Opening Statement of Ranking Member Frank Lucas at R&T Subcommittee Hearing on FY20 NSF Budget
Thank you, Chairwoman Stevens and Ranking Member Baird for holding this hearing to review the National Science Foundation’s priorities for Fiscal Year 2020.
Since its creation in 1950, the National Science Foundation (NSF) has played a critical role in advancing science for America’s national defense and economic security.
Basic research supported by NSF forms the foundation of discoveries that fuel private sector development. It also provides a training ground for our nation’s scientists, engineers, and other STEM workers.
We have heard concerns about some of the proposed cuts included in the Administration’s request. I would remind my colleagues that the President’s budget request is just a starting point for our discussions.
We’re here today to learn more about how best to prioritize NSF’s resources. It is also important to note that in recent years Congress has decided to fund NSF at a higher rate than the president’s budget request.
I believe the federal government has a responsibility to prioritize basic research and development.
This Committee has demonstrated a long history of bipartisan support for the work of the National Science Foundation.
As the Ranking Member I am committed to working with Chairwoman Johnson and the appropriators to continue that support.
However, as I said at a hearing earlier this year on American Competitiveness in Science and Technology, we need to collectively do a better job of explaining why science matters to all Americans.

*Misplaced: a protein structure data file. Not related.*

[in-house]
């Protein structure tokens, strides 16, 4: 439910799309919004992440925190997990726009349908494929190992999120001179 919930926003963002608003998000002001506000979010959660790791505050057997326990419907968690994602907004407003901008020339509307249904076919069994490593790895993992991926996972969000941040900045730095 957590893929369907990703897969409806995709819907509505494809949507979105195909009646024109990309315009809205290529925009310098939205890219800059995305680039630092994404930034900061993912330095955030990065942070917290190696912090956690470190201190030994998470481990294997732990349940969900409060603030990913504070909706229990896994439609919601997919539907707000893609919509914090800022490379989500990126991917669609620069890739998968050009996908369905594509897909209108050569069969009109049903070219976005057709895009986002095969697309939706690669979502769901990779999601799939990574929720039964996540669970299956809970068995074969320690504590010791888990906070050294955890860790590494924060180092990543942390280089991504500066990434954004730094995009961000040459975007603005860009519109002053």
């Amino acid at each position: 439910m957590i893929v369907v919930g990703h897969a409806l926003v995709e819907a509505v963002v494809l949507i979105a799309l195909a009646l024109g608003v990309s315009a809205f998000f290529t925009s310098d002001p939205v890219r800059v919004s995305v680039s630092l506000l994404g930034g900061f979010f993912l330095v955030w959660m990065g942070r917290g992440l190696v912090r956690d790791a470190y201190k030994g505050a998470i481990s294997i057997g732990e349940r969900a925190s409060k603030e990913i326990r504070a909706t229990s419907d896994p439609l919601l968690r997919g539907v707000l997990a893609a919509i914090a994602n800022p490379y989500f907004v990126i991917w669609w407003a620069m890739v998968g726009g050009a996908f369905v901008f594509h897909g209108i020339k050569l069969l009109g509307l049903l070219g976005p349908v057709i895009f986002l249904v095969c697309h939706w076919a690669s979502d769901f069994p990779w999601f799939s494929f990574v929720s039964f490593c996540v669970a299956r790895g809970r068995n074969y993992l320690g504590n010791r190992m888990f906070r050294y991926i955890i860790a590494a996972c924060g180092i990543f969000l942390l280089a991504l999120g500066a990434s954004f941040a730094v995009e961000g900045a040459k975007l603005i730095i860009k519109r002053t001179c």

NSF has a great story to tell. NSF funded research is helping address some of our nation’s most critical needs – from treating opioid addiction to bringing high-speed broadband to rural areas across the country.
In my home state of Oklahoma, NSF invests $25 million a year in research and STEM education. NSF is working with the University of Oklahoma on improving forecasting of supercell thunderstorms. At Oklahoma State, NSF is funding a program to give scientists the skills to be entrepreneurs and start new small businesses.
At townhalls throughout my district in Oklahoma, I talk to my constituents not just about the work NSF and our other science agencies are doing, but—more importantly—why it matters to them. I’m sure my colleagues here do the same.
And the NSF can do even more to help create a culture that both values and prioritizes R&D.
I look forward to working with the leadership of the National Science Foundation and the National Science Board to meet this challenge and ensure America continues to lead in technological advancement.
Thank you to our witnesses Dr. Cordova and Dr. Souvaine for your leadership and for being here today to testify.